Wood officially says goodbye on his terms
Pitcher thanks family, organization and Cubs fans
CHICAGO -- So, how did Kerry Wood's right shoulder feel on Saturday, the first day of his post-baseball life?
"Awesome," Wood said.
On Saturday, Wood made it official, formally announcing his retirement in a brief and intimate ceremony at Wrigley Field.
The Cubs pitcher thanked his wife, Sarah, and his father for teaching him how to pitch and play the game the right way. He thanked the late Ron Santo for "teaching me what it meant to be a Cub," remembering long talks in the clubhouse kitchen. He thanked former managers Jim Riggleman and Dusty Baker, who were "father figures" to him.
"I'm excited for the future and I'm excited to watch what these guys are going to be capable of doing," Wood said, citing young Cubs Starlin Castro, Darwin Barney and James Russell. "These guys are starting the journey I'm ending today, and I'm looking forward to watching these guys grow and learn this game and ultimately bring a championship to the city that deserves it."
Kerry Wood calls it a career
He thanked former pitching coaches Oscar Acosta and Larry Rothschild, now with the Yankees, who had to remind Wood how to hold for the ball for his slider every spring. And he thanked Cubs fans.
"This is home," Wood said of Chicago. "This is why I came back. The fans, this stadium. [Friday] was the best weather day we had, this place was beautiful and rocking. That's the way I want to remember Wrigley Field and that's the way I will remember it."
Wood's last appearance was Friday when he entered in the eighth inning against the White Sox and struck out Dayan Viciedo on three pitches. He had asked for one more outing.
"I was always a Cub, I've always been a Cub, and I'll always continue to be a Cub," said Wood, standing near the pitcher's mound on Saturday, surrounded by the current team and manager Dale Sveum.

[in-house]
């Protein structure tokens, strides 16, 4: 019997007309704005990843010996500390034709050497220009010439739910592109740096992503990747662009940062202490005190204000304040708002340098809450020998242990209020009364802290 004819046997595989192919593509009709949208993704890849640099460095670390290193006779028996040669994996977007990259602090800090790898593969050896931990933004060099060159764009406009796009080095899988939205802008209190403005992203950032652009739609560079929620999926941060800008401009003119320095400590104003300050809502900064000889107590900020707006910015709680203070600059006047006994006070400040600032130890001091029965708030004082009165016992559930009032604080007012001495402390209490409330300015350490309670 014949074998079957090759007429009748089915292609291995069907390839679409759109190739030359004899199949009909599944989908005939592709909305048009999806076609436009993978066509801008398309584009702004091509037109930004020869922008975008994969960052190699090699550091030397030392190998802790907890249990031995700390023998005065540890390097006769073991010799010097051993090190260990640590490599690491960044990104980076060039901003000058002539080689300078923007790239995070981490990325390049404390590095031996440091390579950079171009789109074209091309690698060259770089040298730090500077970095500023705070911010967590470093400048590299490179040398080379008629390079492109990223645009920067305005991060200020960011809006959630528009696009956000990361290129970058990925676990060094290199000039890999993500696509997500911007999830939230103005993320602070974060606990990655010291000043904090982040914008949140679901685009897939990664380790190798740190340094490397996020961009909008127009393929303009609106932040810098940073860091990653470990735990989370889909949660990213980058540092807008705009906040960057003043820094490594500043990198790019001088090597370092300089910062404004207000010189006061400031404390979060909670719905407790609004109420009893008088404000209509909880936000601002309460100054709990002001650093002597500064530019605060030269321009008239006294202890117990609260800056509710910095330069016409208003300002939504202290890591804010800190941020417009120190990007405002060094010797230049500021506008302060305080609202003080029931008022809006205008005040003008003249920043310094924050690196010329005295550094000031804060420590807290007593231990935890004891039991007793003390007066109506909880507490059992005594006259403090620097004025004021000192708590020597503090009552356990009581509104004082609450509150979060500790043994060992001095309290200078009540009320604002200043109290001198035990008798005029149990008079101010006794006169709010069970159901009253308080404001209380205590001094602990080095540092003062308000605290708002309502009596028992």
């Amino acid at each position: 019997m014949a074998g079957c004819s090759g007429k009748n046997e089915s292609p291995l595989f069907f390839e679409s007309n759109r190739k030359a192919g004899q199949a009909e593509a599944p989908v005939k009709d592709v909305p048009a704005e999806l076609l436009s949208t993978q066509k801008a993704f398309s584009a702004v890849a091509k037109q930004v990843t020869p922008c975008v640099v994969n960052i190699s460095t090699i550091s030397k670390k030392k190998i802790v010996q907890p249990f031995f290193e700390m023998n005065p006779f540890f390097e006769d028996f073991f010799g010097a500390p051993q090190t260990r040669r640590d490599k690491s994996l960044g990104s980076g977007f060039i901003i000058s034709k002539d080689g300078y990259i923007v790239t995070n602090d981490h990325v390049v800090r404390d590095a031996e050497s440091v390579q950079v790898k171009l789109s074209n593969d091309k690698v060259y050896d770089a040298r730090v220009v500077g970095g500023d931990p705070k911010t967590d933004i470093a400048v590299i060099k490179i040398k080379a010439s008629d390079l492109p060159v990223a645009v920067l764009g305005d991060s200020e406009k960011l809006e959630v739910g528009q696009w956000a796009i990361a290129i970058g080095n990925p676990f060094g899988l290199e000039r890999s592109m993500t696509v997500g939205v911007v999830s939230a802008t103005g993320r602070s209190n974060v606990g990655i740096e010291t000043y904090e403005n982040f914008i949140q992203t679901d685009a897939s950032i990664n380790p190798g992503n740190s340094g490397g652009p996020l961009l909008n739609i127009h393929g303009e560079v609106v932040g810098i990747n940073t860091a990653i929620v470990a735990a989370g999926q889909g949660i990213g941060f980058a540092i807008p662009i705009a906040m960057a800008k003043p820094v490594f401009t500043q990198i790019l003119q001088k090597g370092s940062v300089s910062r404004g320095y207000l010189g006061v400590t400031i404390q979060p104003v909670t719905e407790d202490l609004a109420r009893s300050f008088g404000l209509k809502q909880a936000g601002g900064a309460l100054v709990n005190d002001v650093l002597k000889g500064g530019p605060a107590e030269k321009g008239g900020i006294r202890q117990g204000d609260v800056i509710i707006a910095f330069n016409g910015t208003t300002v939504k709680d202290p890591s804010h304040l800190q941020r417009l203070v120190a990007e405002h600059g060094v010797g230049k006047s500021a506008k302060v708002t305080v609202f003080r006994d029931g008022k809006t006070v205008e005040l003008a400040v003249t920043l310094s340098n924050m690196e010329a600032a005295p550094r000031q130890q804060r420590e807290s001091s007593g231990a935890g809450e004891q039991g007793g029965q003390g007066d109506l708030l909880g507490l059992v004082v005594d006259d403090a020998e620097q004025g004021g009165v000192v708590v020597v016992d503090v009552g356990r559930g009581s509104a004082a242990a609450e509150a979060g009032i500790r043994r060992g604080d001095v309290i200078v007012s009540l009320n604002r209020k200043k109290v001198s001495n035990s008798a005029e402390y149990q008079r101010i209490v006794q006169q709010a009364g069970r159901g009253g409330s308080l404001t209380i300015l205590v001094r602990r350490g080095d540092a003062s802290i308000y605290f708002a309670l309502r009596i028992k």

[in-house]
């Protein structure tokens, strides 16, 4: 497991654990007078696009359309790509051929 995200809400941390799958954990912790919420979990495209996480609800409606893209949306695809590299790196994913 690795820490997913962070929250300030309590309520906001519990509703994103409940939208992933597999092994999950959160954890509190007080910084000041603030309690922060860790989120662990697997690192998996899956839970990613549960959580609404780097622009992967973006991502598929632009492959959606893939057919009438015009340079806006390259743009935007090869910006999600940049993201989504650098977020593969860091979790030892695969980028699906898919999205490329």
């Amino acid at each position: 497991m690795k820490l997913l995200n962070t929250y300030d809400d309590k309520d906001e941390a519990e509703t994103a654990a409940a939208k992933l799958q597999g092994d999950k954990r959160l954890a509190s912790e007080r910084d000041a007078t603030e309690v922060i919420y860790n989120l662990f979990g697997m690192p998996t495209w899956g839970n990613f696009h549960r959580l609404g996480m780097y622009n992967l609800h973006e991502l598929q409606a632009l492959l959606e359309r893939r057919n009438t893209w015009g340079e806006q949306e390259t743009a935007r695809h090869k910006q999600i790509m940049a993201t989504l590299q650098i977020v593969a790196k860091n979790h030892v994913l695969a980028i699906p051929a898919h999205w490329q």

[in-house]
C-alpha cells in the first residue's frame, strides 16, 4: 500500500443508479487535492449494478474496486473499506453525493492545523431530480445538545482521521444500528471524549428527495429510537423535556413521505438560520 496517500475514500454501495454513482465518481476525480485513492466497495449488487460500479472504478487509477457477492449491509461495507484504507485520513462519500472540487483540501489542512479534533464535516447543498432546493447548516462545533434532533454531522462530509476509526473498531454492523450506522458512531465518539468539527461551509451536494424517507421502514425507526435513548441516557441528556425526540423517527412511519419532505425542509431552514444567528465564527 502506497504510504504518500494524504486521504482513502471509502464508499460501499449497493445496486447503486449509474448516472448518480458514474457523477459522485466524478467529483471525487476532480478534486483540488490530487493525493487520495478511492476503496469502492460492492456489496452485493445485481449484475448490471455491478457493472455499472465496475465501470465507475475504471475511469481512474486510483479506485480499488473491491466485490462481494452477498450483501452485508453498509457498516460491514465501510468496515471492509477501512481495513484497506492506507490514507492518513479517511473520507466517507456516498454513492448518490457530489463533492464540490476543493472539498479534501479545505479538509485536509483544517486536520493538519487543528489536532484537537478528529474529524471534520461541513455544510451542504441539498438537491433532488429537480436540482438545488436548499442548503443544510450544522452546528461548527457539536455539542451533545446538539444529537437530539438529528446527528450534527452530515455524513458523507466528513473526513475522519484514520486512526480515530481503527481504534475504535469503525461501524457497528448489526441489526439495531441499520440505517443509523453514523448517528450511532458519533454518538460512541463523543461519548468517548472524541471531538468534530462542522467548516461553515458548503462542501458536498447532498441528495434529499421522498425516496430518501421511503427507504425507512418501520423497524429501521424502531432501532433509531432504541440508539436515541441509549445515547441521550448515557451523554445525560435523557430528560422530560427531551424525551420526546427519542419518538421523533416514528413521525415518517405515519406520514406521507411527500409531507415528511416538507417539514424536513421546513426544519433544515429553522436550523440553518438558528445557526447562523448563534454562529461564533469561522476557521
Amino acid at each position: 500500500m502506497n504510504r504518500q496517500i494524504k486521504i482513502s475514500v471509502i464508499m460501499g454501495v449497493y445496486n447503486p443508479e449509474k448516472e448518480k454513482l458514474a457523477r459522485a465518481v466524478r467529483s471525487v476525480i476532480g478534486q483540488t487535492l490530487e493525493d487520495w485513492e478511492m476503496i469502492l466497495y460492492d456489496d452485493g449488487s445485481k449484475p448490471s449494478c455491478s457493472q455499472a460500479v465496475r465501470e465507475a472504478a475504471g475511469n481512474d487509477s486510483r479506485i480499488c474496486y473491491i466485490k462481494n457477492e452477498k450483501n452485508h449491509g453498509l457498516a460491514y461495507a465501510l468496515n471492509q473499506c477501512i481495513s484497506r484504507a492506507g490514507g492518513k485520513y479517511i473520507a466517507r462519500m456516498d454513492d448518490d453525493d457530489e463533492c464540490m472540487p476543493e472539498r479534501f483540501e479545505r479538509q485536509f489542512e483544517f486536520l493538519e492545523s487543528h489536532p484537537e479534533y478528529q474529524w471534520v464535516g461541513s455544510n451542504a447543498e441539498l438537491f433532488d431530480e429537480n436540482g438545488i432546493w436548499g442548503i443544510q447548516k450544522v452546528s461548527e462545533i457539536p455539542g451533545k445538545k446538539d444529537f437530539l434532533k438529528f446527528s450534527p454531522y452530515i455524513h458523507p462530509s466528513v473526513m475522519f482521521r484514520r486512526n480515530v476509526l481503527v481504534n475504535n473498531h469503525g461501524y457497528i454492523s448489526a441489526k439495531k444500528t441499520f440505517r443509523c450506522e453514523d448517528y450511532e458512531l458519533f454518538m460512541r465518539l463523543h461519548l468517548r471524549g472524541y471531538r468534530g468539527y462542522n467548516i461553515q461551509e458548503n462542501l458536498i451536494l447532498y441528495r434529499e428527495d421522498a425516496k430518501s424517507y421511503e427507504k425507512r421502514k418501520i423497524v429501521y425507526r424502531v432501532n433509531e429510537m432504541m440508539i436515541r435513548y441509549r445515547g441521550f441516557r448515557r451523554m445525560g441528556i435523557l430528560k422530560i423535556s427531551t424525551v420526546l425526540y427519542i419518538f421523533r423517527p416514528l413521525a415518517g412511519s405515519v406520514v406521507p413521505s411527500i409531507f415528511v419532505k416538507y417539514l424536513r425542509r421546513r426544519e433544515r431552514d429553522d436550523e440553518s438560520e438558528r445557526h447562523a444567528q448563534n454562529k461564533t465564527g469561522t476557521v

Cubs owner Laura Ricketts presented Wood with a photo of the pitcher hugging his son, Justin, as he came off the field Friday, and also the flag commemorating his 20-strikeout game May 6, 1998, which had been flying over Wrigley Field.
"You know when it's time," Wood said. "The body was telling me and obviously, the results were telling me. I've got no regrets. I've played this game as long as I could, as hard as I could and I'm fine with that."
What's next for Wood? He's not sure. For now, he'll play with his kids. On Saturday, he could watch Justin's Little League game.
"He was just one of those fierce competitors," Angels pitcher LaTroy Hawkins said of Wood. "He came up with all the hype, but he wasn't a spoiled prima donna. He was a humble man."
Wood, 34, retires with a career 86-75 record, 63 saves, 1,582 strikeouts and a 3.67 ERA in 446 Major League appearances, including 178 starts. He averaged 10.32 strikeouts per nine innings, the second-highest total of any pitcher in Major League history behind only Randy Johnson's 10.61 mark.
"When the stuff came out of his hand, it was unbelievable, and you just knew any time he was starting a game something special could happen," said White Sox pitcher Philip Humber, a fellow Texan, who grew up watching Wood pitch. "It's sad when guys who've been that good and that electric for so long have to walk away."
To be able to end a career on your terms is something not many players can do. Wood's previous favorite baseball moment was hitting a home run in Game 7 of the National League Championship Series against the Marlins. That changed on Friday.
"My favorite memory and best memory in 14 years was walking off the field and having Justin run out and meet me," Wood said. "You can't beat that. I wasn't expecting it. I knew he might be in the dugout, but I did not expect him to run out and hug me and he didn't want to let go. You can't put anything above that."
Wood will stay involved in the community. He and Sarah founded the Wood Family Foundation in June 2011, a non-profit organization that acts as an advocate for children in the Chicago community and inspires others to join them in their mission of giving children the resources they need to succeed.
There were probably more than a few veteran players who thought about how they will exit the game.
"We all know when it's time," Hawkins said. "I think it takes a special person to know when it's time, as opposed to somebody telling you it's time. I think I want to go out like that, too. I don't want anybody to tell me I'm done. It's pretty cool."
Carrie Muskat is a reporter for MLB.com. She writes a blog, Muskat Ramblings, and you can follow her on Twitter @CarrieMuskat. This story was not subject to the approval of Major League Baseball or its clubs.